So life has been hectic for me (and I’ve got writers block lol), So please enjoy my political photography from the past year – it’s all on my Instagram account (access from the sidebar), but I want to explore the hidden political messages and thoughts behind some of my photos from this summer and why I took them.
“I reposted a photo of the Notre Dame I took last year with a pink colour edit as a subtle down-with-the-patriarchy post.”
Notre Dame had gone up in flames and rich men around the world were willing to invest into its renovation in a heartbeat. At the same time, much was going on with our environment, Sudan was in political turmoil and Yemenis were dying of hunger. None of them batted an eyelash. But it’s not about that today – I wanted to talk about moving away from the “turning to the rich man” approach we use when disaster strikes. We know they won’t do anything. We know that they’ll watch the crisis go on until it crumbles to the ground. So lets do what we can do, even if our best doesn’t quite fit the cut. Saving one life is still saving one life.
Independent Businesses Make the World Go Around
“I was wandering through Leeds City Centre and I saw this opened gate.”
Look at the different people, doing different things – its like a system, running effortless like clockworks. They all look like they belong there, like pieces of a mosaic. To me, a city fuelled by community is art. I thought about the independent businesses that the security guard at my accommodation was talking about – how Leeds was once a city of family owned business, beaming with culture. Whilst gentrification might look like progress to you, it’s destroying legacies. It’s also erasing what may be the last memories people have of their loved ones. Can we just agree that it’s not all about money for once?
The Politics of Romance
“So I was taking a stroll around Leeds Dock when I first arrived and I saw everyone walking out of the bars and restaurants in couples.”
I started to think about the politics of romance – we’re taught to think that another human is what we need because it’s an economical advantage, both to ourselves and to society. When we share what we have with the one we love, we demand less from the world around us because we have it with them. But this always causes power imbalance within a relationship; a partner may share their wealth, but they are conscious that they contribute more. When an argument arises, their relationship becomes the Breadwinner World Championships. When the relationship ends, they soothe their ego by saying that the other was a parasite. To me, to maintain good relationship is to be power-blind. Are you willing to love in the dark?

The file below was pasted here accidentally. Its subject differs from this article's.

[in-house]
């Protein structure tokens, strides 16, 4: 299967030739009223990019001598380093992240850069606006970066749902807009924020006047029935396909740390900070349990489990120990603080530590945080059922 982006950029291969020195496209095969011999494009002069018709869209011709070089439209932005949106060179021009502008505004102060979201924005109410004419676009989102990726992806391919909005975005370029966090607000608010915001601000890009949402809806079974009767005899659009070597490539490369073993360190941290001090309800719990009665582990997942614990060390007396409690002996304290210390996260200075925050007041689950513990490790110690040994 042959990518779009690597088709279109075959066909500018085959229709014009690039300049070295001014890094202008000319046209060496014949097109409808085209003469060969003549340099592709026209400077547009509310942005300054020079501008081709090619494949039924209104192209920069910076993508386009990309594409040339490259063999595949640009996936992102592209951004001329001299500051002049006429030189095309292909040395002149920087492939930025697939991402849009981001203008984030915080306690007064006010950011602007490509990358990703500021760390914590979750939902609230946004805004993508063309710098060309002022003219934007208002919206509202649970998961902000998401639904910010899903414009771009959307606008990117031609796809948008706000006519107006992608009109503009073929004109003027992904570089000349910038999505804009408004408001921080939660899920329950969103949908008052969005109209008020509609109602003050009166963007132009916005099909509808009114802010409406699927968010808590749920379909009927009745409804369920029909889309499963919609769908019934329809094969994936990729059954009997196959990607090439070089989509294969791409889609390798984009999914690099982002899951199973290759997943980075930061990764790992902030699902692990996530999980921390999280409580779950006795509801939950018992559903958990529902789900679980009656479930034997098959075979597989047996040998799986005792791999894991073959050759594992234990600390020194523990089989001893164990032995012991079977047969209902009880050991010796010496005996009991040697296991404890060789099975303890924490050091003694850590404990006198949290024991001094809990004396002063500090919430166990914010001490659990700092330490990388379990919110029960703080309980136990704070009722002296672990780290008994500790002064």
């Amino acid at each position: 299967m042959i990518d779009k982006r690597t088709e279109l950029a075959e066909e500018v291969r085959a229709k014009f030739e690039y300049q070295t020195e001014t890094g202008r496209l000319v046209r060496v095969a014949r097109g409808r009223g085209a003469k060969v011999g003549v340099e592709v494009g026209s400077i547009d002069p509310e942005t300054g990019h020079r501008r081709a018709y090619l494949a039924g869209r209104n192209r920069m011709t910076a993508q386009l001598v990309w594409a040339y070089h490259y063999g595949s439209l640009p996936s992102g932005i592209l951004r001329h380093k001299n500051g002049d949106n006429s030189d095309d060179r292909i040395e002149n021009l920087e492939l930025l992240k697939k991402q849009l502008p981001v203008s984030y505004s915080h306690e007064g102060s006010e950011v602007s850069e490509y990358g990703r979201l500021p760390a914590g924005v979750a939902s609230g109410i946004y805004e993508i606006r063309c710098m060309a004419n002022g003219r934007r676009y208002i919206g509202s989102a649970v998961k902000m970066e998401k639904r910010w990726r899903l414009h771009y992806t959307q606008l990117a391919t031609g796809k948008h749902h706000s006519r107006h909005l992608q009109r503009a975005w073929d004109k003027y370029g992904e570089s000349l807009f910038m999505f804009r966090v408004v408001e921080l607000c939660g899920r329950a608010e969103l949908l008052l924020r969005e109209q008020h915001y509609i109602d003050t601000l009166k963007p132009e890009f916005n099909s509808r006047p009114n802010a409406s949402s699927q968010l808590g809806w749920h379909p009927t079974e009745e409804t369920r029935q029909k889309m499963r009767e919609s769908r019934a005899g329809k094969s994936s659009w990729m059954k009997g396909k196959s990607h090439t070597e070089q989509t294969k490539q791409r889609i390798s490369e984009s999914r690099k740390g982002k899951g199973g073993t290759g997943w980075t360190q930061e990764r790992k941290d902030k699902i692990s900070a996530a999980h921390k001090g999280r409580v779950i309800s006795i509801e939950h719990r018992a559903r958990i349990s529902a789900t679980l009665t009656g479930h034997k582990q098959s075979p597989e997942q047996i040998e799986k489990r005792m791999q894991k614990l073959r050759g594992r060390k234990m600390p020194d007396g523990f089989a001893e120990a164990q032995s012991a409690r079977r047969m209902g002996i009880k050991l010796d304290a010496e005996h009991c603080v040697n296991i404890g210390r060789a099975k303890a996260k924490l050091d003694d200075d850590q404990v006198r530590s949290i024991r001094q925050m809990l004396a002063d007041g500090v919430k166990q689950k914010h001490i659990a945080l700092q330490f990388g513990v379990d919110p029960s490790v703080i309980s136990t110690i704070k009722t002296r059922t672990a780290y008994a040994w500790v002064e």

Just One Drink
“I was actually sat at a small pizza bar in Trinity Kitchen when this was taken.”
I noticed the many glasses in neat rows above my head and thought about the drinking culture at university. “It can never be just one drink, eh?” I thought to myself, and it’s true. Students say they’ll come out but they’re not drinking and boom – you wake up covered in your own vomit. There has been a clamp down on drinking games and peer pressure at universities, which is definitely a step in the right direction. But it isn’t just students – there’s so much pressure all around us to destroy our livers. Alcoholism is so deeply engrained in British culture that drinking has become as natural as crying to us. When we’re sad, we cry (but we also drink). When we’re happy, out come the tears of joy (and the bottles of champagne).
The Heroes at Home
“This photo was birthed out of an elaborate process of creativity (wait for it): I saw a plane. I thought the plane was cool. I took a photo of the plane.”
The World Wars will never slip through the cracks of history, because we will forever continue to remember the fallen, and we should continue to remember them. Whilst I don’t support patriotism, I do respect that young, unsuspecting men were being conscripted into the army to handle matters that they had no business in. Patriotism to me, is an ugly concept – it demands human life for meaningless constructs such as the nation state. But I colour edited this photo pink to celebrate the women, who were left to pick up the pieces back home. They had to take on roles they had no experience in and be mothers, sisters, daughters to folk at the same time. They were living double lives – a lot like superheroes (not to romanticise war, of course.)
Everything I see brings out the political in me.